It’s amazing that you have such a supportive family! Do you have any other role models or mentors?

“Ana Cidre, Carmen Popoviciu, Chris Noring, Kenneth Christiansen, Lars Knudsen & Wassim Chegham. These are people who have pushed me to come out of my comfort zone, who I have met through the development community. Ana is someone I first started public speaking with. We discussed the idea that if it’s scary to go on stage, how about we go on together. So, we did, it was a great partnership and a lot of fun! “

Awesome! I’d love to hear more about your position as Chairwoman of the Board at Hack Your Future, Copenhagen…

Sure! Hack Your Future is a not-for-profit foundation that started in the Netherlands. It is a free 7-month intensive web development program for talented refugees and other disadvantaged groups with limited access to education and the labour market. After this, they offer support in sourcing internships for the students. I’m involved in the Danish chapter of Hack Your Future as Chairwoman of the Board. With immigration rules changing in Denmark, there have been some slight changes, so we generally focus on disadvantaged groups, who have zero access to education.

Here you can find more information on Hack Your Future:

What an incredible initiative that is truly making a difference! How was your journey to becoming Chairwoman of the Board?

“I moved to Denmark in 2012, one year later the unfortunate crisis in Syria started. We had a lot of kids in Denmark, some with no parents! My friends and I joined a project in collaboration with Red Cross, which was teaching these kids the basic skills of working with Google Doc’s, computers etc. I first heard of Hack Your Future on the news and I immediately reached out to them, I explained my passion for this initiative and that I wanted to help in any way I could. So, I started collaborating by helping them find mentors & spreading the words about this initiative. It’s difficult to find such mentors as they have to commit to a 7-month programme, committing their time every Sunday. Fast forward to now, the board nominated me as the Chairwoman.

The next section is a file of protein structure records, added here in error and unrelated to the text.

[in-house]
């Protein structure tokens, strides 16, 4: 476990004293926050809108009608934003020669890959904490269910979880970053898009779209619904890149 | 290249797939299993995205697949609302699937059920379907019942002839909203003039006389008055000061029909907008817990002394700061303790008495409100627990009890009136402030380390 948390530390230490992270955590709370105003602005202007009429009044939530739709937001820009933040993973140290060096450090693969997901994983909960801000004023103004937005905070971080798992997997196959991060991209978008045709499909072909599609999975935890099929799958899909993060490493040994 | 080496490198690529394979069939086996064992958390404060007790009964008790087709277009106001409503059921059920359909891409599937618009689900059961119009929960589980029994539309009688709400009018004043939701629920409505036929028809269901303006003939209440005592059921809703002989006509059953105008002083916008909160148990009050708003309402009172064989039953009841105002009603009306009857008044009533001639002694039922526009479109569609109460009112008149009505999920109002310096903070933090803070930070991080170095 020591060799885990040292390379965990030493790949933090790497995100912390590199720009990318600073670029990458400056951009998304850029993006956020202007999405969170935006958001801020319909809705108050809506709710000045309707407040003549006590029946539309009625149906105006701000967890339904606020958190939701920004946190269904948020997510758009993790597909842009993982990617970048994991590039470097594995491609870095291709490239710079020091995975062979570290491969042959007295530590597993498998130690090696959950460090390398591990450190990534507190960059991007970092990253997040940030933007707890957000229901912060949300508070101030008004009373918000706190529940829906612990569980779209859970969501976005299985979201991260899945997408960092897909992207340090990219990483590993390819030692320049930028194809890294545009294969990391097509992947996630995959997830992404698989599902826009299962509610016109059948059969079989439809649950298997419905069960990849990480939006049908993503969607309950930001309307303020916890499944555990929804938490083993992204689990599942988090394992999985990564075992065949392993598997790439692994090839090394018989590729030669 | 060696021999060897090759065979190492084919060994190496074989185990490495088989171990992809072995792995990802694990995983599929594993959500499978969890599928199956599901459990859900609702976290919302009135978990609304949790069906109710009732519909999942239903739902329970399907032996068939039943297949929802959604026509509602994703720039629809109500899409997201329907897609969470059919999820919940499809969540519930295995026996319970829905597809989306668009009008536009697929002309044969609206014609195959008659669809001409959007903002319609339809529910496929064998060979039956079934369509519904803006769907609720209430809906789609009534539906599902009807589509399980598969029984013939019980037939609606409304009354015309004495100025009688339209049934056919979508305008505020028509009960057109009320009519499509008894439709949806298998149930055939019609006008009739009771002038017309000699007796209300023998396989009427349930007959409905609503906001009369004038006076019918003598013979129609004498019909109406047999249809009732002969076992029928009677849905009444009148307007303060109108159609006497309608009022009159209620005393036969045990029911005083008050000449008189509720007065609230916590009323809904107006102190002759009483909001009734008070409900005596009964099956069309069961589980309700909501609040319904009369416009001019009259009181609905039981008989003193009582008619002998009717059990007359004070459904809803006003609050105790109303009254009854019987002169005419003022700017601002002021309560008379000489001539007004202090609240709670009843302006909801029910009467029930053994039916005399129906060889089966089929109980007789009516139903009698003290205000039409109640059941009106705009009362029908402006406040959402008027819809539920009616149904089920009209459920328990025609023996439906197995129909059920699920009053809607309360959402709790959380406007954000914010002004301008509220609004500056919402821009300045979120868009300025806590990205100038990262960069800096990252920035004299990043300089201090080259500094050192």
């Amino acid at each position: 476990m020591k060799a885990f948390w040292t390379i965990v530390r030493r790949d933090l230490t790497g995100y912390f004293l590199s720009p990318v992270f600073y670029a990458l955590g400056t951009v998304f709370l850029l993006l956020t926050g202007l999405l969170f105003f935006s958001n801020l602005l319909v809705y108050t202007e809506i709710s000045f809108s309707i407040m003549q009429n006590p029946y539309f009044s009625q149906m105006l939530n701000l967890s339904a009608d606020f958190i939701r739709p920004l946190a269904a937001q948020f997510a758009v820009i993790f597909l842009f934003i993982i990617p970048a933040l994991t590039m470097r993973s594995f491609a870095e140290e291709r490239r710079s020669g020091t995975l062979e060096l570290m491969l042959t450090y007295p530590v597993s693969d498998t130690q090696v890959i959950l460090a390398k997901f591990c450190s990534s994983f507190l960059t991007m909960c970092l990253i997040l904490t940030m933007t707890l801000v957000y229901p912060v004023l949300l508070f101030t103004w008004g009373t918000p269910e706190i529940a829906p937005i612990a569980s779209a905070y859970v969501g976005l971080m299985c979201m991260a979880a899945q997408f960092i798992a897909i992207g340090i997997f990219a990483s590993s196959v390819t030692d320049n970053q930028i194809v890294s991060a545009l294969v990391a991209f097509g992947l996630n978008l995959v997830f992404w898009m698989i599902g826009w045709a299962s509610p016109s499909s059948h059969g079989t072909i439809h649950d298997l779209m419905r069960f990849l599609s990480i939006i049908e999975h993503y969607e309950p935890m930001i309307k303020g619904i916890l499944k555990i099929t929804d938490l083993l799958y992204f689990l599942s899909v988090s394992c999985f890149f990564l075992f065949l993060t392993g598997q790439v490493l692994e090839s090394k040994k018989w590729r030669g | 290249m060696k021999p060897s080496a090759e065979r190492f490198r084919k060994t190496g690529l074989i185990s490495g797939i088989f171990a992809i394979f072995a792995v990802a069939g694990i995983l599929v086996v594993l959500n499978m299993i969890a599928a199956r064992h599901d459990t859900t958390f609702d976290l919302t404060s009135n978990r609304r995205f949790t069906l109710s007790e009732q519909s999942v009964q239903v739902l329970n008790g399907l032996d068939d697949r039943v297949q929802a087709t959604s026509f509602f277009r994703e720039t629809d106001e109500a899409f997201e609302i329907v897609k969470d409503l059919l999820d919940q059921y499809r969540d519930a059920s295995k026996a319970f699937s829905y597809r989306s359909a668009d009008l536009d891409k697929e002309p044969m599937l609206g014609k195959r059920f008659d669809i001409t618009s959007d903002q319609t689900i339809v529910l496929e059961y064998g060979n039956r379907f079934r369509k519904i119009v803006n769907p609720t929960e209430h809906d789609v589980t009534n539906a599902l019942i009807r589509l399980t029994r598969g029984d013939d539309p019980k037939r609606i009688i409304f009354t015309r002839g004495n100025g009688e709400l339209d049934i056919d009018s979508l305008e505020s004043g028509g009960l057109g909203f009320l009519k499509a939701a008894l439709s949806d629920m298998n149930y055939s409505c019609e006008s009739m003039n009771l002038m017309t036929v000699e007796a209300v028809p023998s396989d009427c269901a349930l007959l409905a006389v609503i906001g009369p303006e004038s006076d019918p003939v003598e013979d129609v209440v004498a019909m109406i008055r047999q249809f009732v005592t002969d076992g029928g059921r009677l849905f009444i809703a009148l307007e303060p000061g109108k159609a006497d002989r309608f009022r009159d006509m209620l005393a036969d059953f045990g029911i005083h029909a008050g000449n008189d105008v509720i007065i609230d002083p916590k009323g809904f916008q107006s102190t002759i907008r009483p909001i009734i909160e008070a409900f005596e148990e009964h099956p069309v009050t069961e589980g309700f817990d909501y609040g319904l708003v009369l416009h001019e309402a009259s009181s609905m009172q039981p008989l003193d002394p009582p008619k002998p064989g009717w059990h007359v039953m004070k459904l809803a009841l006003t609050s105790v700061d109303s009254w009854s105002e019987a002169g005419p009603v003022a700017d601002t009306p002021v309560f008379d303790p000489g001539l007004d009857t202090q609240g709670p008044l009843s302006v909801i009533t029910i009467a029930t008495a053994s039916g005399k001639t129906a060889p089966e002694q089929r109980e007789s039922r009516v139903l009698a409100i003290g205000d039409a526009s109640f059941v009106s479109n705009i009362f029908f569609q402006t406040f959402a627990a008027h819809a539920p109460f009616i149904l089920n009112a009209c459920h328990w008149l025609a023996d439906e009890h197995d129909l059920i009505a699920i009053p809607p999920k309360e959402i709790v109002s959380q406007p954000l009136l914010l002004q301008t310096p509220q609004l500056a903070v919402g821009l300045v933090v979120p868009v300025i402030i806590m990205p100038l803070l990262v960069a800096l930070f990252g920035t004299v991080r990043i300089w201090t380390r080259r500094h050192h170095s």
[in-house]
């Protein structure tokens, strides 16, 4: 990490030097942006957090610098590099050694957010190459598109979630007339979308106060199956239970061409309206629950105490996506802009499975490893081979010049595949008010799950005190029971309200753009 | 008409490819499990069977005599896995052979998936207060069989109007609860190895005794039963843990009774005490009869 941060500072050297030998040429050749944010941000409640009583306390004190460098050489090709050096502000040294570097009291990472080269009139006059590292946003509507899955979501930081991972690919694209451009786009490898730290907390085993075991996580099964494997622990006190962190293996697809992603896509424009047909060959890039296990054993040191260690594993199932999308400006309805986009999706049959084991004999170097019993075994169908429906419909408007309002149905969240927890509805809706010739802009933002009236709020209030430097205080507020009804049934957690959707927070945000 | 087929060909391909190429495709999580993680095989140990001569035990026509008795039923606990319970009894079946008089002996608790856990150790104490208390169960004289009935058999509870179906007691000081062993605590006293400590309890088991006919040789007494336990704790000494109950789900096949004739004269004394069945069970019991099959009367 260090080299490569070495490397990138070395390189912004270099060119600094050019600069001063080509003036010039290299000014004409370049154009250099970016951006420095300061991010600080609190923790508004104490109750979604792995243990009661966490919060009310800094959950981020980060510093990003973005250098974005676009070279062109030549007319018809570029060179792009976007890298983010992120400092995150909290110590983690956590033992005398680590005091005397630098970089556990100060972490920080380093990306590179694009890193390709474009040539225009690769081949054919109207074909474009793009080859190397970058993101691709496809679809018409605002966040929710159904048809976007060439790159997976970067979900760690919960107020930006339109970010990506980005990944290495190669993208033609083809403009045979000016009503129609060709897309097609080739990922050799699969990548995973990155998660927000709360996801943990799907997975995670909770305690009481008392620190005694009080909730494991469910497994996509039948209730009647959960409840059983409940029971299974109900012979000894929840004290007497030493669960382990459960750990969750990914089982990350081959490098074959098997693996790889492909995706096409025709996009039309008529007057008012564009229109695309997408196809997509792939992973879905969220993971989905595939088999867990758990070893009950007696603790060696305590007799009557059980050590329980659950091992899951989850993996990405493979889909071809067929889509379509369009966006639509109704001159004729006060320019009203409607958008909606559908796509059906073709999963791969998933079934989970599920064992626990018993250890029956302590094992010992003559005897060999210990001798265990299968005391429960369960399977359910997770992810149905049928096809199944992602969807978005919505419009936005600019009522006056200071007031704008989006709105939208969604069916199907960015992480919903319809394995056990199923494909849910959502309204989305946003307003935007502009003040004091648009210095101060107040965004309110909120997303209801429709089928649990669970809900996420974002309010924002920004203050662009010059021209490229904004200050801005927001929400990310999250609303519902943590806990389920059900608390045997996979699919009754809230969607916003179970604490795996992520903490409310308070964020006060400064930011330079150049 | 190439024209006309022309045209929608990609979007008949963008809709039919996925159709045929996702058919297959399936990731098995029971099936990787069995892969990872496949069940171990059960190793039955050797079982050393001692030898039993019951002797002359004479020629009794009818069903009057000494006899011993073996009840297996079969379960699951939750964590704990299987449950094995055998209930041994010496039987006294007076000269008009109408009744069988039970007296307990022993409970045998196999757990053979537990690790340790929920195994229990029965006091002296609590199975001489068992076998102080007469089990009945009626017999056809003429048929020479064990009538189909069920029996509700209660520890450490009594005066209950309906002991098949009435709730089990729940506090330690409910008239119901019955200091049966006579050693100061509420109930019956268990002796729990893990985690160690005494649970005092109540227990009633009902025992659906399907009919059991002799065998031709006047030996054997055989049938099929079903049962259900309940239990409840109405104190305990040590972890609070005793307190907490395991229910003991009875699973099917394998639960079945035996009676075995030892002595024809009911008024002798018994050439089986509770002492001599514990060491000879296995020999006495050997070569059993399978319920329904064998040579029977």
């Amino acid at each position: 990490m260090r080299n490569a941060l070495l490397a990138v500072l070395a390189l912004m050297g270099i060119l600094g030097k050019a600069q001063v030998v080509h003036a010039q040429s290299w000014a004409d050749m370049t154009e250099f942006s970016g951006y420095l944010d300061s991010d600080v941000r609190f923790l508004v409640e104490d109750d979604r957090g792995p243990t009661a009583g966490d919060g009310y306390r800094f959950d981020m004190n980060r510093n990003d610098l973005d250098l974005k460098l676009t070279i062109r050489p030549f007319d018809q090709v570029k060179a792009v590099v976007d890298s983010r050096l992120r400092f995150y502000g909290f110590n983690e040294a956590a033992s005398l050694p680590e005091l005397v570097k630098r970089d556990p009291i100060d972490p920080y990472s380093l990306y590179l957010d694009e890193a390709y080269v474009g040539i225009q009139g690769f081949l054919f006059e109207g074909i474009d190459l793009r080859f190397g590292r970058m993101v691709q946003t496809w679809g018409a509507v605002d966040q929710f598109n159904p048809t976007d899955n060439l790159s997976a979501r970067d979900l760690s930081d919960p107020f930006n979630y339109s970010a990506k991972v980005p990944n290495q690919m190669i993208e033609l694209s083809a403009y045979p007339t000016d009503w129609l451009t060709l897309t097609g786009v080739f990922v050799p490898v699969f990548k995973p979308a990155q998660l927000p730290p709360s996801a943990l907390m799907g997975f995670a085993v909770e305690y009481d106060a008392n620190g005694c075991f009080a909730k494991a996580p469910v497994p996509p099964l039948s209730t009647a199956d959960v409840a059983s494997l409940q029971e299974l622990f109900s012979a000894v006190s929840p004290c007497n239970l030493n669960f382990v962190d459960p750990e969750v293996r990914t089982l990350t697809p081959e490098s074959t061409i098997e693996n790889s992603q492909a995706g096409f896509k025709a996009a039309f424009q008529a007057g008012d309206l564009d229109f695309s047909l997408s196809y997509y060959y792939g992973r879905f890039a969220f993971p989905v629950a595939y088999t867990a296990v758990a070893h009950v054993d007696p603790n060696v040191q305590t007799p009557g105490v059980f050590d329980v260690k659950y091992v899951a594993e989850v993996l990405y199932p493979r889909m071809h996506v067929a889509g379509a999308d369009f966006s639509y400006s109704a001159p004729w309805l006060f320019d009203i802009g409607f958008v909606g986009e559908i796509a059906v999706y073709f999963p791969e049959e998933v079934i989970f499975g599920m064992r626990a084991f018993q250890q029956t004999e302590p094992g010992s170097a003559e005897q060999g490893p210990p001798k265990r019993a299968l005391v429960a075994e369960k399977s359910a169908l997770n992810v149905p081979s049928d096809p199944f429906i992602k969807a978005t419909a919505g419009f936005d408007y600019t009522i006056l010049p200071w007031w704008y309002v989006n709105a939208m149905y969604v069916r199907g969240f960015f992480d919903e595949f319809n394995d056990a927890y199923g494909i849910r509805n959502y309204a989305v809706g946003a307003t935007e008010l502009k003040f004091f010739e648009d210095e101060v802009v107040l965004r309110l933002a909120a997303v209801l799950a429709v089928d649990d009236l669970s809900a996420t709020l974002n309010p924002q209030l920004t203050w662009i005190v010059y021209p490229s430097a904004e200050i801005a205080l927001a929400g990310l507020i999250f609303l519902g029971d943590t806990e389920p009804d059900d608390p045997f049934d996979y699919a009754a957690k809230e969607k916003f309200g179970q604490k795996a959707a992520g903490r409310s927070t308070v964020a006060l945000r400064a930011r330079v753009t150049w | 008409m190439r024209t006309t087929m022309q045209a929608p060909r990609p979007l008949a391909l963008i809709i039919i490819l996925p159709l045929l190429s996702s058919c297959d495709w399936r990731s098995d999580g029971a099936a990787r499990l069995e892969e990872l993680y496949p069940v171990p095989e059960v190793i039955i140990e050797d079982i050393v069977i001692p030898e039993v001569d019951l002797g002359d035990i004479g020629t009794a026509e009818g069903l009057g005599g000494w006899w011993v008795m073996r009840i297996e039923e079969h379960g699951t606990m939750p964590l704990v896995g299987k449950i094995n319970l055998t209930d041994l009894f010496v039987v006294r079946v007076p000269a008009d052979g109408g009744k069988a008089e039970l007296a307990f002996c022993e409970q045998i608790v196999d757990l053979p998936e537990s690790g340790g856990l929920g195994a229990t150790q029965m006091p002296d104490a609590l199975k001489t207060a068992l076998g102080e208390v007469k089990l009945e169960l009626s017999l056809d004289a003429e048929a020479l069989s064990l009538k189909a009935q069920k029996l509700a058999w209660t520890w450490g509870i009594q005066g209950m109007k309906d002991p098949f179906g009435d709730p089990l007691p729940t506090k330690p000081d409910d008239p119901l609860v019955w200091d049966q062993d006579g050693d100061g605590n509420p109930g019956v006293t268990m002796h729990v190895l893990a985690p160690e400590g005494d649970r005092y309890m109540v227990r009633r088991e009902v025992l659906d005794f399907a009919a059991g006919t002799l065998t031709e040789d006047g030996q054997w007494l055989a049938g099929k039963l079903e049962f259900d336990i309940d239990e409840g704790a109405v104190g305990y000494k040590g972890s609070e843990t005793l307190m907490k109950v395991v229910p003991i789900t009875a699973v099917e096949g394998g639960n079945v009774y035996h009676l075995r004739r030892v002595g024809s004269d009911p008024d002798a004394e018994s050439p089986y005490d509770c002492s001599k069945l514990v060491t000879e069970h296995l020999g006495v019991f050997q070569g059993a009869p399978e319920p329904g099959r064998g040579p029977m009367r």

This initiative is pretty special to me because of the direct, positive impact it is making to people’s and family’s lives.”

Last year you were the winner of the Nordic Women in Tech, Advocate of the Year award. Congratulations, what an incredible achievement! What factors do you feel contributed to you winning?

“To be honest, I do not know! I guess a factor is that I’m helping a lot with Women in Tech groups with my friends. We wanted to create not only technical focused events so last year we decided on a Women in Tech pub crawl which was fantastic. This created a different vibe to the community and really got people connected. I’m trying to inspire, motivate & encourage wherever I can on topics that I really value.”

I’d love an invite to the next event! What would be your advice to other young women wanting to become influential leaders in their career?

“Come out of your comfort zone! Try to connect with the right people by constantly growing your network. Attend events, connect through LinkedIn, Twitter, Slack etc. I mentioned earlier the story of when I attended my first ever Angular Connect event — When you see influential people at these events, people you look up to or speakers (for me it was John Papa) go and talk to them. Connect with the speakers, do not be scared. If you like their talks, go and tell them and start a conversation from there. Those influential people can, later on, connect you with other people and give you tips. You get to know people by talking, don’t be afraid!”

Thanks, so much Sherry so building your confidence is key! I’d love to know a fun fact about you…

“I ALWAYS either lose/forget my passport! My hobby is arranging non-profit conferences ☺ I love wearing dresses, I have loads of them but it’s always too cold for me to wear them in Denmark 😉 ”

Be sure to tune in next week where we explore Sherry’s ideas on how as a collective, we can appeal and attract more women in tech!

Are you a woman in the technology field too? How has your experience been similar or different? Do you have any questions for women in the technology industry? Would you like to get involved in this initiative? We would love to hear from you, please contact me on

By Ellie King - Principal Talent Partner - Data / AI - Nordics